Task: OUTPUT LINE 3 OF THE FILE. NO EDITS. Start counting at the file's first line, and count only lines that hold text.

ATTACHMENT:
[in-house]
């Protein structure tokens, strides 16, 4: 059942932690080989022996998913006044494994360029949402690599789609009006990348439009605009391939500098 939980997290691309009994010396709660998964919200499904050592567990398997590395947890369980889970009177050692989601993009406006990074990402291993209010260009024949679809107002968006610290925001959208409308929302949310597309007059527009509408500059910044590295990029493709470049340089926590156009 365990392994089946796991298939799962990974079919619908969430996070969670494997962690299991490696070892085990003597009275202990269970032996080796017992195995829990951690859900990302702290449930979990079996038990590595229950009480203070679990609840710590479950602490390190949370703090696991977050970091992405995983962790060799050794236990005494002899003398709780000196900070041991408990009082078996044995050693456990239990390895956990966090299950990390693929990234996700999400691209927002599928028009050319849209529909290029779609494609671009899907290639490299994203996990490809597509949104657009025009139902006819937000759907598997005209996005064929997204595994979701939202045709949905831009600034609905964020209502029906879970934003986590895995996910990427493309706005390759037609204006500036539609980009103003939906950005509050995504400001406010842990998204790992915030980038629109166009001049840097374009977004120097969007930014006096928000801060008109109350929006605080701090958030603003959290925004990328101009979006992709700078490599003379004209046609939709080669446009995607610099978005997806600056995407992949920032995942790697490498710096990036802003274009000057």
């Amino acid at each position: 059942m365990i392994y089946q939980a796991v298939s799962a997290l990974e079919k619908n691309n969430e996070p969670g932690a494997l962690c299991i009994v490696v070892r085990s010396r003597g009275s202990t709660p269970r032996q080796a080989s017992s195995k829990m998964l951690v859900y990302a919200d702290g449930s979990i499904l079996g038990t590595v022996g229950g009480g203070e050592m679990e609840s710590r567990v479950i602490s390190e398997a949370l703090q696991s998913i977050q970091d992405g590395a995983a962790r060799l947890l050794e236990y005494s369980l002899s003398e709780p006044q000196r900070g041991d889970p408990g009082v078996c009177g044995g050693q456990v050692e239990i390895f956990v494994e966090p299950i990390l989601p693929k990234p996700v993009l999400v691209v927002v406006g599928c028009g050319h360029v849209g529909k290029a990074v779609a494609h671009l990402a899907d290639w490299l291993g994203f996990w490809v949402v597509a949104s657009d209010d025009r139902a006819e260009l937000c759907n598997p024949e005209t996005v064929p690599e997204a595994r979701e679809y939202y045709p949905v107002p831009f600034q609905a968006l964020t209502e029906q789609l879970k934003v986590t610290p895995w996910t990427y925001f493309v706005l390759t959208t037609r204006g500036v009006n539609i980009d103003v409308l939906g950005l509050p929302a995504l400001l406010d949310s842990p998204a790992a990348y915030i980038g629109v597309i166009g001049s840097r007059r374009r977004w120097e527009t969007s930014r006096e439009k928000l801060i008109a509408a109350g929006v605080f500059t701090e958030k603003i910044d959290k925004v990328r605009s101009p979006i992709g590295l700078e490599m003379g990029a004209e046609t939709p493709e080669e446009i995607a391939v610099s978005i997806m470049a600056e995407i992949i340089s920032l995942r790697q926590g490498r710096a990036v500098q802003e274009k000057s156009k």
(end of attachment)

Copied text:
């Amino acid at each position: 059942m365990i392994y089946q939980a796991v298939s799962a997290l990974e079919k619908n691309n969430e996070p969670g932690a494997l962690c299991i009994v490696v070892r085990s010396r003597g009275s202990t709660p269970r032996q080796a080989s017992s195995k829990m998964l951690v859900y990302a919200d702290g449930s979990i499904l079996g038990t590595v022996g229950g009480g203070e050592m679990e609840s710590r567990v479950i602490s390190e398997a949370l703090q696991s998913i977050q970091d992405g590395a995983a962790r060799l947890l050794e236990y005494s369980l002899s003398e709780p006044q000196r900070g041991d889970p408990g009082v078996c009177g044995g050693q456990v050692e239990i390895f956990v494994e966090p299950i990390l989601p693929k990234p996700v993009l999400v691209v927002v406006g599928c028009g050319h360029v849209g529909k290029a990074v779609a494609h671009l990402a899907d290639w490299l291993g994203f996990w490809v949402v597509a949104s657009d209010d025009r139902a006819e260009l937000c759907n598997p024949e005209t996005v064929p690599e997204a595994r979701e679809y939202y045709p949905v107002p831009f600034q609905a968006l964020t209502e029906q789609l879970k934003v986590t610290p895995w996910t990427y925001f493309v706005l390759t959208t037609r204006g500036v009006n539609i980009d103003v409308l939906g950005l509050p929302a995504l400001l406010d949310s842990p998204a790992a990348y915030i980038g629109v597309i166009g001049s840097r007059r374009r977004w120097e527009t969007s930014r006096e439009k928000l801060i008109a509408a109350g929006v605080f500059t701090e958030k603003i910044d959290k925004v990328r605009s101009p979006i992709g590295l700078e490599m003379g990029a004209e046609t939709p493709e080669e446009i995607a391939v610099s978005i997806m470049a600056e995407i992949i340089s920032l995942r790697q926590g490498r710096a990036v500098q802003e274009k000057s156009k």